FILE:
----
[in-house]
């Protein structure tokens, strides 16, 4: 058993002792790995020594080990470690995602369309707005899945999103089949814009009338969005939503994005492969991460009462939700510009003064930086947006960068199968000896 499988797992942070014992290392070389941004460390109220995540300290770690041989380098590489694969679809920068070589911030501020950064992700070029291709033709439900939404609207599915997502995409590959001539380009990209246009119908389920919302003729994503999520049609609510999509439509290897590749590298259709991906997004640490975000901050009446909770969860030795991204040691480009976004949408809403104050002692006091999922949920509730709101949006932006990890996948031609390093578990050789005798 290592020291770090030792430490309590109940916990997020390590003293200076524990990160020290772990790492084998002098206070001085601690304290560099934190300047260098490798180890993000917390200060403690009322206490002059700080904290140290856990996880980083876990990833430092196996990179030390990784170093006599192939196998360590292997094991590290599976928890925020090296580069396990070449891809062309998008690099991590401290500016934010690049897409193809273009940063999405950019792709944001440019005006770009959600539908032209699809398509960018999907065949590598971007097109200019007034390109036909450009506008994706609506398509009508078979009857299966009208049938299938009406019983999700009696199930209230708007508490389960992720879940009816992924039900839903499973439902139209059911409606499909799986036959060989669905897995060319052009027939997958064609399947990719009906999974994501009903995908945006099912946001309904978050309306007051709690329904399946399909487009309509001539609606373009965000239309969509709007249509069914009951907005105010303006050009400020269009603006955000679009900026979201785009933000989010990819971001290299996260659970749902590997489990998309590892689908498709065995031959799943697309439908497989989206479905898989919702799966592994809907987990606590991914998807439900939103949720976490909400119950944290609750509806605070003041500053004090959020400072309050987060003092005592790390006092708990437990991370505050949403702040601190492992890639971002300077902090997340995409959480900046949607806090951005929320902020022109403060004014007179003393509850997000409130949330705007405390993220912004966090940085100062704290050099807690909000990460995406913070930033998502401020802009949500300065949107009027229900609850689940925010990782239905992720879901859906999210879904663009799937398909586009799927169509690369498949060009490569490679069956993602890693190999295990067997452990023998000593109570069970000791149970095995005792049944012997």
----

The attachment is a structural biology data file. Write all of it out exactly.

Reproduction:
[in-house]
């Protein structure tokens, strides 16, 4: 058993002792790995020594080990470690995602369309707005899945999103089949814009009338969005939503994005492969991460009462939700510009003064930086947006960068199968000896 499988797992942070014992290392070389941004460390109220995540300290770690041989380098590489694969679809920068070589911030501020950064992700070029291709033709439900939404609207599915997502995409590959001539380009990209246009119908389920919302003729994503999520049609609510999509439509290897590749590298259709991906997004640490975000901050009446909770969860030795991204040691480009976004949408809403104050002692006091999922949920509730709101949006932006990890996948031609390093578990050789005798 290592020291770090030792430490309590109940916990997020390590003293200076524990990160020290772990790492084998002098206070001085601690304290560099934190300047260098490798180890993000917390200060403690009322206490002059700080904290140290856990996880980083876990990833430092196996990179030390990784170093006599192939196998360590292997094991590290599976928890925020090296580069396990070449891809062309998008690099991590401290500016934010690049897409193809273009940063999405950019792709944001440019005006770009959600539908032209699809398509960018999907065949590598971007097109200019007034390109036909450009506008994706609506398509009508078979009857299966009208049938299938009406019983999700009696199930209230708007508490389960992720879940009816992924039900839903499973439902139209059911409606499909799986036959060989669905897995060319052009027939997958064609399947990719009906999974994501009903995908945006099912946001309904978050309306007051709690329904399946399909487009309509001539609606373009965000239309969509709007249509069914009951907005105010303006050009400020269009603006955000679009900026979201785009933000989010990819971001290299996260659970749902590997489990998309590892689908498709065995031959799943697309439908497989989206479905898989919702799966592994809907987990606590991914998807439900939103949720976490909400119950944290609750509806605070003041500053004090959020400072309050987060003092005592790390006092708990437990991370505050949403702040601190492992890639971002300077902090997340995409959480900046949607806090951005929320902020022109403060004014007179003393509850997000409130949330705007405390993220912004966090940085100062704290050099807690909000990460995406913070930033998502401020802009949500300065949107009027229900609850689940925010990782239905992720879901859906999210879904663009799937398909586009799927169509690369498949060009490569490679069956993602890693190999295990067997452990023998000593109570069970000791149970095995005792049944012997």